My sister, Linda Jean, died today. I can't process this. I know she is gone, and I know she is with God, somehow, someway, however it is when we close our eyes for the last time in this life and awake to what comes. I feel so empty.
I know her children are grown, and now have to make difficult decisions. I pray for them. I feel for them.
I will not be able to attend her funeral, and that seems so wrong. However, that is how it is. I will miss her very much. We didn't talk that often, but we did talk, and she did read this blog.
Growing up, Linda was always laughing. She seemed to have the wonderful ability to see the absurd in everyday life, and find the humor there. When I was eight, I watched her breastfeed her baby in absolute awe and wonder. I said, "I didn't know you could do that." She replied, "Well, what did you think they were for?" I said, "Decoration." I made up my mind that if I ever had a baby, I would breastfeed it. And I did.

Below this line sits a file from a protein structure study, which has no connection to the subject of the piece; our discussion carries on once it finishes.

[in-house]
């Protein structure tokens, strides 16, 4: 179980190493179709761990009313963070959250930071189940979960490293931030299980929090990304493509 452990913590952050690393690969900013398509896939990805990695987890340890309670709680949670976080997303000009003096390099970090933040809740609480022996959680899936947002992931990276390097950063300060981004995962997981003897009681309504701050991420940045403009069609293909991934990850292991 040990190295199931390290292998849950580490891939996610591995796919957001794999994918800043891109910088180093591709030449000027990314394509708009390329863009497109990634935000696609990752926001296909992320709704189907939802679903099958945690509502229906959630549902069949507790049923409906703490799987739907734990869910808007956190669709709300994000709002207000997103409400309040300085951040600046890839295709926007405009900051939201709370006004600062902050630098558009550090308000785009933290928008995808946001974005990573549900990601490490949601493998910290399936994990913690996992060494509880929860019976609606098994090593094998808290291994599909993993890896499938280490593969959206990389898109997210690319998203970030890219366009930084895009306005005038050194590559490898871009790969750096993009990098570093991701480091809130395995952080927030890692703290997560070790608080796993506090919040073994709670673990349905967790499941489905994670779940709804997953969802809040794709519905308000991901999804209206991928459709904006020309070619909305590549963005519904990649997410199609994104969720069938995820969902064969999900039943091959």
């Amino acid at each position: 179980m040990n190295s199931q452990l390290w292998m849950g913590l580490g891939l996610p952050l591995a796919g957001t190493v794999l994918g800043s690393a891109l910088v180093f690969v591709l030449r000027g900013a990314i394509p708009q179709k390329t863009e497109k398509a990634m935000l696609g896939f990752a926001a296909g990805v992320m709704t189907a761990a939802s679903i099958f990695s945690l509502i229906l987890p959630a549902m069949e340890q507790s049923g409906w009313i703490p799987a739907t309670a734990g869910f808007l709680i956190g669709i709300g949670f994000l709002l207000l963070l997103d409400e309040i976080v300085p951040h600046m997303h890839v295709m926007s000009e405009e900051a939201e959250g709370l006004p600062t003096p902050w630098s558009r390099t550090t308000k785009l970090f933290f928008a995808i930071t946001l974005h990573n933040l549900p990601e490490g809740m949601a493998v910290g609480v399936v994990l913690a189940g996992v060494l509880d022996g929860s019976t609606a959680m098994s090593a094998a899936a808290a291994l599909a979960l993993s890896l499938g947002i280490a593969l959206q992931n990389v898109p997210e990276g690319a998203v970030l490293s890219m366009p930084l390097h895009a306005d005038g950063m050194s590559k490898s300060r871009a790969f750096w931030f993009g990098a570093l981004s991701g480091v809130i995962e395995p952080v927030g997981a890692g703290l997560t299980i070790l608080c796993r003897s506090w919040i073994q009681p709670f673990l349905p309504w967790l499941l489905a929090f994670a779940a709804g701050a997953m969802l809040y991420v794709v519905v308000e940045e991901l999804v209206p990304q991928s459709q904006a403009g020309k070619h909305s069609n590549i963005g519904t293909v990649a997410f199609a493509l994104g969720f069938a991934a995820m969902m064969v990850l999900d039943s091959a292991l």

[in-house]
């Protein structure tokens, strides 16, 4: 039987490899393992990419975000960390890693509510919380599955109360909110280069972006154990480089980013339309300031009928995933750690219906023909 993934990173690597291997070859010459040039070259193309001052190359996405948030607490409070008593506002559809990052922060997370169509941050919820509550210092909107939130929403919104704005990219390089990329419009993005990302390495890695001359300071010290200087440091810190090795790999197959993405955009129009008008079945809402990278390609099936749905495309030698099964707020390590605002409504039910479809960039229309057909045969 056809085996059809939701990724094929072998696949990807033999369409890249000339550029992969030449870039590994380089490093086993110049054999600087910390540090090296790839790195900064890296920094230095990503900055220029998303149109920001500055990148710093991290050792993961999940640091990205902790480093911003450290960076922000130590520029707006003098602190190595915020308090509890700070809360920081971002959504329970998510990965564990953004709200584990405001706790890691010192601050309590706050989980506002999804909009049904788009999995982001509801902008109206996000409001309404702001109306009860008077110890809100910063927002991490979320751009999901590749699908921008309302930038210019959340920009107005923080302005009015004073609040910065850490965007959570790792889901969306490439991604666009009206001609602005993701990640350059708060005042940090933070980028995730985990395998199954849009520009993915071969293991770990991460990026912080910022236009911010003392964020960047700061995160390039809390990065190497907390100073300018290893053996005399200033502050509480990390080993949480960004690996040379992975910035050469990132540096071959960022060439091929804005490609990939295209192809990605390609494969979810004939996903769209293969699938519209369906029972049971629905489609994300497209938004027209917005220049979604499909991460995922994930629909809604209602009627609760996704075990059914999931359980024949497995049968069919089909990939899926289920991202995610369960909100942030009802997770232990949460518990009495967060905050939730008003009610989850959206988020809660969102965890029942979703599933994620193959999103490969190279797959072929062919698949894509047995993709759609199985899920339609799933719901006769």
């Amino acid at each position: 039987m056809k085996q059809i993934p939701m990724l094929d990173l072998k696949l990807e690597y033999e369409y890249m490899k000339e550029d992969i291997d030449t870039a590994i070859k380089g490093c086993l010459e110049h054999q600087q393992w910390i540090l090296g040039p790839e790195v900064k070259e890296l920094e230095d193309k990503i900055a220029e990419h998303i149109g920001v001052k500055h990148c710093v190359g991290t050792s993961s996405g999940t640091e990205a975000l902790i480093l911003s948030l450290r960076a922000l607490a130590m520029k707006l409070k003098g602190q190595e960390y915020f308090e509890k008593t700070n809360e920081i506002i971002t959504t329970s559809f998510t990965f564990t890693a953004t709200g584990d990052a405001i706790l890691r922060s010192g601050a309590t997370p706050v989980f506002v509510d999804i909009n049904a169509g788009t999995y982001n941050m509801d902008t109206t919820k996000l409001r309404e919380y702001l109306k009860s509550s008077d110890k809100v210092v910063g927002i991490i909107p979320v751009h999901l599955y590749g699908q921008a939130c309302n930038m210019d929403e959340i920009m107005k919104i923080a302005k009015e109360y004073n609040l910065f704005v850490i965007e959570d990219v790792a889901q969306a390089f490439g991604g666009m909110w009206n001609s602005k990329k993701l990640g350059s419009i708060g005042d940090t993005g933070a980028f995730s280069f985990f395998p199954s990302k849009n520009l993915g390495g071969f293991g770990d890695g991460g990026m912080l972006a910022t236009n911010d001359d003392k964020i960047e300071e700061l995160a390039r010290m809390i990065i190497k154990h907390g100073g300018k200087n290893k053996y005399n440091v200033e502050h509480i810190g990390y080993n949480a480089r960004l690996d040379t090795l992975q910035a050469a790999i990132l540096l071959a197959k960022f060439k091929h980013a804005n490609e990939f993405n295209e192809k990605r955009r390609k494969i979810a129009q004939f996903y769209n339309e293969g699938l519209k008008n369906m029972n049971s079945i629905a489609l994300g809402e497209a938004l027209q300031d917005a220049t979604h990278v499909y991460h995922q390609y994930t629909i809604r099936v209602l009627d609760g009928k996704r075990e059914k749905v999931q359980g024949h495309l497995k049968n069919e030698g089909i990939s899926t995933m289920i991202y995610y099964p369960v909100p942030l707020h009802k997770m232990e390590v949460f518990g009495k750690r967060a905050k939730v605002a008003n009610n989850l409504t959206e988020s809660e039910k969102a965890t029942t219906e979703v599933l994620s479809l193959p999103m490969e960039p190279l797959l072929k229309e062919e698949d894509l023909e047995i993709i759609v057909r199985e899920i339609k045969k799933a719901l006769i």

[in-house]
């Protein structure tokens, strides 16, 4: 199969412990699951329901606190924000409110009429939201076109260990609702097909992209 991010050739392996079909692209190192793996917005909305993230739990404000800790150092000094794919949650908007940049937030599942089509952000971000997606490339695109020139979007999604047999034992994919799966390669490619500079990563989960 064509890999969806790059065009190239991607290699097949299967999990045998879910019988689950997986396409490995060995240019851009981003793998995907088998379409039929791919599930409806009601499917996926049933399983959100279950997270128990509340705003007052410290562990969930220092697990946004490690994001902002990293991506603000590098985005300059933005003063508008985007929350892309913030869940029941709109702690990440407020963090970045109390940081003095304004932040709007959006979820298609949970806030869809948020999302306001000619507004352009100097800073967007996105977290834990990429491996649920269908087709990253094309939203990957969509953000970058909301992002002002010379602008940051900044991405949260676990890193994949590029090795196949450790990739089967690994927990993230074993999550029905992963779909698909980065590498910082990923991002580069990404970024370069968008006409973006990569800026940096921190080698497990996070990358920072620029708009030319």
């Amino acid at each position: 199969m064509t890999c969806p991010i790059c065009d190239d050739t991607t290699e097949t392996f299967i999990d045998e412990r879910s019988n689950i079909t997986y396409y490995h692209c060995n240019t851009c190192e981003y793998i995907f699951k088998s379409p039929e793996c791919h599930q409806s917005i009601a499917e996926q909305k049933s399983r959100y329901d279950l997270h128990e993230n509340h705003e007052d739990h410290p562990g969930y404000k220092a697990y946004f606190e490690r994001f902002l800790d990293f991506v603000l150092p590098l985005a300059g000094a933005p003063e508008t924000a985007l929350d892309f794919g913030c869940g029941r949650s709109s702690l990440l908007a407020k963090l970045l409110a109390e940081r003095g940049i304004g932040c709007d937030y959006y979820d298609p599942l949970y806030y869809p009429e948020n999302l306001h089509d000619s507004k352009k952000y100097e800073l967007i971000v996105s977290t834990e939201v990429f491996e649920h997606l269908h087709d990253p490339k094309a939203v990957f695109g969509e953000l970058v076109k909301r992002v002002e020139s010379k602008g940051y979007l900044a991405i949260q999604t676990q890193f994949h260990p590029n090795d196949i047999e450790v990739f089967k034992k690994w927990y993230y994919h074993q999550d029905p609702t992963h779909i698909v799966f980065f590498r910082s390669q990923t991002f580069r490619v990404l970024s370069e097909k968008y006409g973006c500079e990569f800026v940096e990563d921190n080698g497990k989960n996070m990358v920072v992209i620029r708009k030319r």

When she moved to California, we would talk maybe every few years. Somehow, we kept in touch. I am glad I talked with her. I'm glad she knew that I loved her.
Around the year 2000, she came home for a visit, with her husband, Hank. He was a genuine Indian Chief. Of course, we talked and laughed. We got a big kick out of listening to my father, who couldn't hear, and his brother Tommy, who couldn't hear either, have two different conversations at the same time. Every so often they would look at each other and say, "Yep."
She joined the marines after high school, and married a Sergeant. That didn't last long, as I recall. She married a mechanic, then a Merchant Marine, and lastly, an Indian Chief. I think that's pretty impressive.
She followed her own path all her life. No matter what anyone thought, she did what her heart told her to do. I respect that.
I miss her.
Once there was six of us, and now there is only 3. And, I wonder, just how did this happen so fast?